Let's set aside for a moment the fact that neither Microsoft nor Sony have officially said that they are working on new home game machines. For a moment, let's just accept the fact that, as everyone who is anyone in the game industry knows: Microsoft and Sony ARE working new game machines.
As many, many sources have confirmed, Microsoft's yet-to-be-revealed new machine is code-named Durango while Sony's new machine is code-named Orbis. But while these two game consoles remain unannounced that has not stopped industry insiders from leaking specs and sizing up what is sure to be a big ol' Microsoft vs. Sony showdown.
In fact, this post-Consumer Electronics Show week has been awash in new Xbox and PlayStation rumors and information — much of which seems very reliable. Perhaps the most interesting new details come from gaming site VG247 which has spoken to "developer sources" who say that Orbis (aka the PlayStation 4) will be more powerful than Durango (aka the Xbox 720).
The site says it spoke to sources at CES who told them that Sony's machine will have 50 percent more raw computational power than Microsoft's machine, as measured in teraflops — a measure of computing power. (Orbis will boast 1.84 teraflops to Durango's 1.23.) But on the flip side, VG247's sources say that Microsoft's machine will have significantly more memory — 8GB of RAM — while Sony's machine has 4GB.
Meanwhile, Digital Foundry, quoting "trusted sources," has just published an extensive report on Orbis' guts, confirming 1.84 teraflops and 4GB of RAM for the forthcoming Sony machine.
Additional console details include: VG247 reports that both machines will read Blu-ray discs. And Digital Foundry reports that both will feature eight-core CPUs. Meanwhile, game site CVG is reporting that its sources say Microsoft will replace the Xbox Live voice chat with Skype for its next console and that Sony is working on a new controller that may include a touch-screen and biometric sensors.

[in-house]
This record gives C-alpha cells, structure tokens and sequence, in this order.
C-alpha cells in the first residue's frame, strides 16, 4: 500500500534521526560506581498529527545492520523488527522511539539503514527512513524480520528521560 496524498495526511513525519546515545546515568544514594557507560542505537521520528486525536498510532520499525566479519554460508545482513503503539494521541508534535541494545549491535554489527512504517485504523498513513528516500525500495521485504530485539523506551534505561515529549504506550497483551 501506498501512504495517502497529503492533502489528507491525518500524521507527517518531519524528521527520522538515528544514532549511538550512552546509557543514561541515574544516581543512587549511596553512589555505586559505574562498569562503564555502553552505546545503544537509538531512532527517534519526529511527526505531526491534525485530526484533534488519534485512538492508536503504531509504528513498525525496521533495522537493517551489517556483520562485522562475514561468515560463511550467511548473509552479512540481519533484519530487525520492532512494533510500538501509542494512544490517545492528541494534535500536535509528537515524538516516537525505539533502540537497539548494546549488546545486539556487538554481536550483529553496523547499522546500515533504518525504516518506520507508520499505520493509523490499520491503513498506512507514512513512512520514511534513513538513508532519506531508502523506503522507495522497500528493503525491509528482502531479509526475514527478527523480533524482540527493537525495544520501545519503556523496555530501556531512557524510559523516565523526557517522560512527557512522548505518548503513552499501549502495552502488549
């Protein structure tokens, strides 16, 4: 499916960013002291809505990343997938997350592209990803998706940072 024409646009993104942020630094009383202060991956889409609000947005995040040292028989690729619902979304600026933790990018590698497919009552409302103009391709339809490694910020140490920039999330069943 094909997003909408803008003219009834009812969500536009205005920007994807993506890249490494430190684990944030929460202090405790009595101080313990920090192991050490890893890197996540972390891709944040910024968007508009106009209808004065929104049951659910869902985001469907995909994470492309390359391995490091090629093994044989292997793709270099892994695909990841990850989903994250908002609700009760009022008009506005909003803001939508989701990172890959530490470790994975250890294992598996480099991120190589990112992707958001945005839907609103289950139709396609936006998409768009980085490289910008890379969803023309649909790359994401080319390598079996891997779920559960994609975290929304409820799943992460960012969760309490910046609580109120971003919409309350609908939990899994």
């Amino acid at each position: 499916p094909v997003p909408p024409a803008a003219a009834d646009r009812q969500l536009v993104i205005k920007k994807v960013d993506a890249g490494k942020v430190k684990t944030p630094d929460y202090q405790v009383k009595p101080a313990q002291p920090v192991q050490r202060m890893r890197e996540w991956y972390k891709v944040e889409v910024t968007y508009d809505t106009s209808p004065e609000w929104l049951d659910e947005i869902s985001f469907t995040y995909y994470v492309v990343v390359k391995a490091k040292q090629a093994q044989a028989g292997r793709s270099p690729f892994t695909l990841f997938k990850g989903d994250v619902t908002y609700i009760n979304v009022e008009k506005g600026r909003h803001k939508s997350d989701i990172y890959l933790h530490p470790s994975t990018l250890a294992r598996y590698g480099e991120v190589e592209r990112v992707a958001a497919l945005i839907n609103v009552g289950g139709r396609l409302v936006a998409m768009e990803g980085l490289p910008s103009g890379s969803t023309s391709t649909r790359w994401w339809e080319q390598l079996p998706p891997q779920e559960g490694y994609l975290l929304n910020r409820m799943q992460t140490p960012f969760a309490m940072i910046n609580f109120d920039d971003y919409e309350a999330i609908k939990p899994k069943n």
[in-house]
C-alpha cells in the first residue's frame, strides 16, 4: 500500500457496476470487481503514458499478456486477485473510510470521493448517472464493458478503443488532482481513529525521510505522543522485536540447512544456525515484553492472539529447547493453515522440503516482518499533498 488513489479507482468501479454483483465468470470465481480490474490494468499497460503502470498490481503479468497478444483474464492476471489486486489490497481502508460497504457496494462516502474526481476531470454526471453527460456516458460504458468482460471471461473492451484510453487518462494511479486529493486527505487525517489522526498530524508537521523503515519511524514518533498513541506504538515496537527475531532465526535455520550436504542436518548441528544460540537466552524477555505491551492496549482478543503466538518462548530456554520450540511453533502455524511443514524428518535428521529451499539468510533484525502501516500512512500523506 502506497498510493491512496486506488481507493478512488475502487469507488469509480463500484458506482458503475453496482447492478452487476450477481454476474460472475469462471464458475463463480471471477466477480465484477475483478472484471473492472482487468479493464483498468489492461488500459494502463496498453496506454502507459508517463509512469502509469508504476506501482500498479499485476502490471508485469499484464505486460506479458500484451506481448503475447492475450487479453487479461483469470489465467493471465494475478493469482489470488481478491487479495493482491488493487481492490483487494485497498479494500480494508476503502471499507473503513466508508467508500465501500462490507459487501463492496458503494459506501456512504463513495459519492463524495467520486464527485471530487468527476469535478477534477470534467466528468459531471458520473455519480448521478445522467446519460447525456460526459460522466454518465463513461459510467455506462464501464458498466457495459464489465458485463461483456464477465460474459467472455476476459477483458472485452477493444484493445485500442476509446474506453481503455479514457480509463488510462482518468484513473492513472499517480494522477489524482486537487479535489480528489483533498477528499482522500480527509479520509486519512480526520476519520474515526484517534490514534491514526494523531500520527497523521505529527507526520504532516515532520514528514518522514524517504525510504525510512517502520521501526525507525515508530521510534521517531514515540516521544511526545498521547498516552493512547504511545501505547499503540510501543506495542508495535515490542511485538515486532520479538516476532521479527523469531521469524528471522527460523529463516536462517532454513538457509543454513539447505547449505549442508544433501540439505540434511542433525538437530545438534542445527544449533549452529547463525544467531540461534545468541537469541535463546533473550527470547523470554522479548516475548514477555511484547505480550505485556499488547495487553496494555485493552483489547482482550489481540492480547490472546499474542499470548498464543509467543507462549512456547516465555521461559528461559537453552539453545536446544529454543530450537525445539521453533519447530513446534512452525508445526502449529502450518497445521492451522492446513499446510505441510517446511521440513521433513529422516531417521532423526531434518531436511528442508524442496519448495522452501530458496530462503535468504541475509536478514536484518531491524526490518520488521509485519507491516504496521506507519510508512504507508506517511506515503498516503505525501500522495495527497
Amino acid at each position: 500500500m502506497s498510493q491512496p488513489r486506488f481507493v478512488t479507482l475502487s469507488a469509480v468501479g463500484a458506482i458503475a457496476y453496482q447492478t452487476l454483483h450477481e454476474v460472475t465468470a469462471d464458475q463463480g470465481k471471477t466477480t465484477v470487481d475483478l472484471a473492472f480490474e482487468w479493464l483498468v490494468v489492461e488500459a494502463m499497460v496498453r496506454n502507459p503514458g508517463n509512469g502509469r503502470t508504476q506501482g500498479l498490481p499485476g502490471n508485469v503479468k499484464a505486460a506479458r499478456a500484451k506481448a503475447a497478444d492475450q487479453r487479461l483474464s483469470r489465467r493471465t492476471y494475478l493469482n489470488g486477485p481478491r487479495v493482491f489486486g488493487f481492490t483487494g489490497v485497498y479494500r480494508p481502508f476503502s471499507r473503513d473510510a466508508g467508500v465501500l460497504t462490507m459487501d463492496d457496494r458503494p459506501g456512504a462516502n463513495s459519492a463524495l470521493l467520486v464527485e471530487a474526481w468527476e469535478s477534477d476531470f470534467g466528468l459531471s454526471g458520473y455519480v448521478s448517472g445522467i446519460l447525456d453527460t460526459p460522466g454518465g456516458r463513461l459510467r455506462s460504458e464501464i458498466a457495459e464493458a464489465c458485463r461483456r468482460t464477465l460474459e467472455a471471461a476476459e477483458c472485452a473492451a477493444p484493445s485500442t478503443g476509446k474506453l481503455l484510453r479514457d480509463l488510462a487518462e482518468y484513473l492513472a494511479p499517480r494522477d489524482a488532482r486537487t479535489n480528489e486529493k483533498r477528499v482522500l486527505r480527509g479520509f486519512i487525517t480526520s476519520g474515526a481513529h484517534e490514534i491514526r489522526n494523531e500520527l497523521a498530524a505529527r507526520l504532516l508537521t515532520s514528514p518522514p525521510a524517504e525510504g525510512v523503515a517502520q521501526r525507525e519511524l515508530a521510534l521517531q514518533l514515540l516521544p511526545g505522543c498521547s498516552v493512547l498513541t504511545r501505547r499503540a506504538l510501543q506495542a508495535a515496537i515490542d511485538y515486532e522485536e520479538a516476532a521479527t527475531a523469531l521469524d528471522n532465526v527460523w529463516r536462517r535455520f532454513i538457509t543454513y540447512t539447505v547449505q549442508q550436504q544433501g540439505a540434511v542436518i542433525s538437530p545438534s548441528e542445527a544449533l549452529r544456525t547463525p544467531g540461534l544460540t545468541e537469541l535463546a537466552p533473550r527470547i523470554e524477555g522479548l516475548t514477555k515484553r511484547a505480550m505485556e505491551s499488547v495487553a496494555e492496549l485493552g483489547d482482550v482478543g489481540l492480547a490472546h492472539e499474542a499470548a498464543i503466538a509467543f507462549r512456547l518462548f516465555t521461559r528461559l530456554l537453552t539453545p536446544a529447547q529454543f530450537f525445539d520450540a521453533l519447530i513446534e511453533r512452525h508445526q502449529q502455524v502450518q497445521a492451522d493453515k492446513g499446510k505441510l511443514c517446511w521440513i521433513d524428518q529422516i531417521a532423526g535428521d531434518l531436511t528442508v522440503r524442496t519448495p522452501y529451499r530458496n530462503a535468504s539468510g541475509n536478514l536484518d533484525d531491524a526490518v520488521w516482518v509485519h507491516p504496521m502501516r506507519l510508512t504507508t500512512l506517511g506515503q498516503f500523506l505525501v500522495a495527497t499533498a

The Xbox and PlayStation have always gone head-to-head in the power and features department, each attempting to woo serious gamers to its fold, and it looks like new machines only mean more muscle flexing. But it's important to remember that Nintendo didn't rely on a lot of muscle to sell a whole lot of Wiis during the last console generation. That is, it will take a lot more than winning teraflop and gigabyte numbers to triumph in the end.
And ultimately, what gamers want to know is: When will these machines arrive and how much will they cost?
Speaking of which, in other post-CES news, tech analysts are telling their investors that they expect the two new consoles to cost U.S. gamers between $350 and $400 (compared to the $300/$350 price tag on Nintendo's new Wii U machine). As GamesIndustry.Biz reports, Baird Equity Research has sent a note to its investors explaining that it arrived at the above retail price after speaking "with a number of companies involved in video game development and distribution" at CES.
In that note, Baird senior research analyst Colin Sebastian said he expects Microsoft and Sony to reveal their new machines prior to the Electronic Entertainment Expo in June. Meanwhile, he expects Sony to launch its new machine in October and Microsoft to launch its in November.
With new consoles from Microsoft and Sony on the way — not to mention Valve's forthcoming Steam Box somewhere on the horizon — the gaming business is going to get very, very interesting very soon. The question is: Which machine will you make room for in your home and in your budget?
Winda Benedetti writes about video games for NBC News. You can follow her tweets about games and other things on Twitter here @WindaBenedetti and you can follow her on Google+. Meanwhile, be sure to check out the IN-GAME FACEBOOK PAGE to discuss the day's gaming news and reviews.